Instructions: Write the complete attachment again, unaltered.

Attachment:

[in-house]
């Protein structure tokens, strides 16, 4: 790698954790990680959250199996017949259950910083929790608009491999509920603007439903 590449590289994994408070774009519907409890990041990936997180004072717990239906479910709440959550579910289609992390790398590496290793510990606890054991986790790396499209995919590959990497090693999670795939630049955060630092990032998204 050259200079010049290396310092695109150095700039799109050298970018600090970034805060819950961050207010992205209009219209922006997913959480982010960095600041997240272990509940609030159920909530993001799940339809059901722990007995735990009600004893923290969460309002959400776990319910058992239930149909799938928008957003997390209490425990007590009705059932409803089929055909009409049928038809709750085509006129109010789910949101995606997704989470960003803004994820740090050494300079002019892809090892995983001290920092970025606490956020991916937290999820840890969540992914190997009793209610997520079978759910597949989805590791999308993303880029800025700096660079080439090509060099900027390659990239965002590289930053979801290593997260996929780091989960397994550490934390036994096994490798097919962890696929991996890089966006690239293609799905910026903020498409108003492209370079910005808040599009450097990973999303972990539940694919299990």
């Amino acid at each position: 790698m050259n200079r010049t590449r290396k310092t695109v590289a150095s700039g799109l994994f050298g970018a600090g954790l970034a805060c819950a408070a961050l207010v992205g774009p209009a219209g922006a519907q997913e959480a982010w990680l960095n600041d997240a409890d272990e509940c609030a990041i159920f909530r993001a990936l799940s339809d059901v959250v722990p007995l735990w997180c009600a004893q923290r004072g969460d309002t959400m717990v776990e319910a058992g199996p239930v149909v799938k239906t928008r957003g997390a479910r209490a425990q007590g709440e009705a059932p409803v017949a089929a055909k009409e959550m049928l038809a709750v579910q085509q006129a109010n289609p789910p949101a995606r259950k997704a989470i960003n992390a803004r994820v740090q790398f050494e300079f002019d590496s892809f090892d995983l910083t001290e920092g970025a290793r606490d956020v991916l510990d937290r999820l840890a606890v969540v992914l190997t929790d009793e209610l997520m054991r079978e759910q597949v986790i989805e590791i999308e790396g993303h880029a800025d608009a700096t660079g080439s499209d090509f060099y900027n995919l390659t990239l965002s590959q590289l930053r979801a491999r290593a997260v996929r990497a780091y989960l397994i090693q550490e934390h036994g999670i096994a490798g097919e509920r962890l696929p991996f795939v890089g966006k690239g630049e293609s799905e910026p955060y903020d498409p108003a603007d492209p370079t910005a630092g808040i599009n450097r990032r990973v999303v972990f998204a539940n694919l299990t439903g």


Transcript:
[in-house]
């Protein structure tokens, strides 16, 4: 790698954790990680959250199996017949259950910083929790608009491999509920603007439903 590449590289994994408070774009519907409890990041990936997180004072717990239906479910709440959550579910289609992390790398590496290793510990606890054991986790790396499209995919590959990497090693999670795939630049955060630092990032998204 050259200079010049290396310092695109150095700039799109050298970018600090970034805060819950961050207010992205209009219209922006997913959480982010960095600041997240272990509940609030159920909530993001799940339809059901722990007995735990009600004893923290969460309002959400776990319910058992239930149909799938928008957003997390209490425990007590009705059932409803089929055909009409049928038809709750085509006129109010789910949101995606997704989470960003803004994820740090050494300079002019892809090892995983001290920092970025606490956020991916937290999820840890969540992914190997009793209610997520079978759910597949989805590791999308993303880029800025700096660079080439090509060099900027390659990239965002590289930053979801290593997260996929780091989960397994550490934390036994096994490798097919962890696929991996890089966006690239293609799905910026903020498409108003492209370079910005808040599009450097990973999303972990539940694919299990």
């Amino acid at each position: 790698m050259n200079r010049t590449r290396k310092t695109v590289a150095s700039g799109l994994f050298g970018a600090g954790l970034a805060c819950a408070a961050l207010v992205g774009p209009a219209g922006a519907q997913e959480a982010w990680l960095n600041d997240a409890d272990e509940c609030a990041i159920f909530r993001a990936l799940s339809d059901v959250v722990p007995l735990w997180c009600a004893q923290r004072g969460d309002t959400m717990v776990e319910a058992g199996p239930v149909v799938k239906t928008r957003g997390a479910r209490a425990q007590g709440e009705a059932p409803v017949a089929a055909k009409e959550m049928l038809a709750v579910q085509q006129a109010n289609p789910p949101a995606r259950k997704a989470i960003n992390a803004r994820v740090q790398f050494e300079f002019d590496s892809f090892d995983l910083t001290e920092g970025a290793r606490d956020v991916l510990d937290r999820l840890a606890v969540v992914l190997t929790d009793e209610l997520m054991r079978e759910q597949v986790i989805e590791i999308e790396g993303h880029a800025d608009a700096t660079g080439s499209d090509f060099y900027n995919l390659t990239l965002s590959q590289l930053r979801a491999r290593a997260v996929r990497a780091y989960l397994i090693q550490e934390h036994g999670i096994a490798g097919e509920r962890l696929p991996f795939v890089g966006k690239g630049e293609s799905e910026p955060y903020d498409p108003a603007d492209p370079t910005a630092g808040i599009n450097r990032r990973v999303v972990f998204a539940n694919l299990t439903g």